Because Vanity Fair is a satire, it is by definition an exploration of the moral and ethical questions of its time. At the same time, satire is a conservative genre, in the most basic sense of that word: it seeks to conserve and preserve the cultural traditions of the past in the face of modern erosion. Thackeray's disparaging eye ranges over rampant materialism, snobbery, and the brutal internal logic of the social hierarchy. The rigid social distinctions of a bygone era are being muddied by the influence of wealth and the desire of the newly moneyed for upward social mobility.
Questions About Morality and Ethics
- Do you think Becky did it? (Committed adultery? Murdered Jos?) Does it matter to the reader? Does it matter in the novel? Why or why not?
- Becky thinks she could be a good woman if she had 5,000 pounds a year, which suggests that she thinks morality is situational rather than something that comes from within. Does the novel agree? Why or why not?
- The novel makes sure to give even its least pleasant characters a mitigating back-story. For example, Lord Steyne has his mentally disturbed son, while Becky has her impoverished and abusive childhood. Does this complicate our view of their various misdeeds? Why or why not? Are there characters that get sad back-stories but are upstanding adults? Are there negative characters who don't get some kind of emotional grounding? How does this change our view of those who do?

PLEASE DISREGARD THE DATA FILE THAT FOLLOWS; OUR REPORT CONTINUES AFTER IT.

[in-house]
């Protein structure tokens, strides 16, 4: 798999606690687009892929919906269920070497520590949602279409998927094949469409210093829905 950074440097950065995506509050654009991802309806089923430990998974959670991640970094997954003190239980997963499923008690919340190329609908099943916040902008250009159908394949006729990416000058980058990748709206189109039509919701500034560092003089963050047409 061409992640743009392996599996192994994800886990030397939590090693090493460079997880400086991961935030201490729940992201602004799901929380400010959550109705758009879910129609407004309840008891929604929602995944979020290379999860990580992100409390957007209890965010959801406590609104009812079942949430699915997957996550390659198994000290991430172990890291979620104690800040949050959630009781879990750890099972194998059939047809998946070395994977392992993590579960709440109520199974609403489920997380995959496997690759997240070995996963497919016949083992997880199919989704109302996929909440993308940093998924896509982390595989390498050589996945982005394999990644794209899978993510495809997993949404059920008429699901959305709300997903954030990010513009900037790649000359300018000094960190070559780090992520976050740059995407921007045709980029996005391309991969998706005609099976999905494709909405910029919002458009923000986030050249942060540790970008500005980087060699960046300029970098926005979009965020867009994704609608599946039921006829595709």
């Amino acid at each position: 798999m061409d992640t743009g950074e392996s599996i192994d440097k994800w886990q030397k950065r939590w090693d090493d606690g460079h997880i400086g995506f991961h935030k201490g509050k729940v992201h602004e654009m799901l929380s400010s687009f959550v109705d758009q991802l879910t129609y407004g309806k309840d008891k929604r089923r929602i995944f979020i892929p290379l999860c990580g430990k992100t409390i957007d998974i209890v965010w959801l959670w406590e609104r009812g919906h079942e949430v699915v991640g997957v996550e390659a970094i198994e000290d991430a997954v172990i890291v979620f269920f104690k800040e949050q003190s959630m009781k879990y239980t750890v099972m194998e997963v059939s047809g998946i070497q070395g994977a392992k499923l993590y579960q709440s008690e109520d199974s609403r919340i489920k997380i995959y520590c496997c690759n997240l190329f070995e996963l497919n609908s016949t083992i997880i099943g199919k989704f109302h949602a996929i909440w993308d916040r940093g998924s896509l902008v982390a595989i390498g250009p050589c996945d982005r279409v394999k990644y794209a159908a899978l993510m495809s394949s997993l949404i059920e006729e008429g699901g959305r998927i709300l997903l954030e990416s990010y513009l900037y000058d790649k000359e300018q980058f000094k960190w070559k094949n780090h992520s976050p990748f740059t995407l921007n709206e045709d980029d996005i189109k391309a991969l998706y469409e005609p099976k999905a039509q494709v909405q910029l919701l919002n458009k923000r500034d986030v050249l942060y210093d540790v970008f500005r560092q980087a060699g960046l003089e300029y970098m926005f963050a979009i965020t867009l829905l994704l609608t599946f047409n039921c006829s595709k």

Chew on This
Becky's act of freeing Amelia from George's memory and letting her marry Dobbin is completely kind and selfless. That Becky is capable of such things means that she is correct about simply needing an income to be a "good woman."
In the novel, almost none of the characters who act badly or do wrong are punished or get any kind of comeuppance. This makes the novel a very dark satire indeed, as it gives us a picture of a world with no morality, either private or public (legal).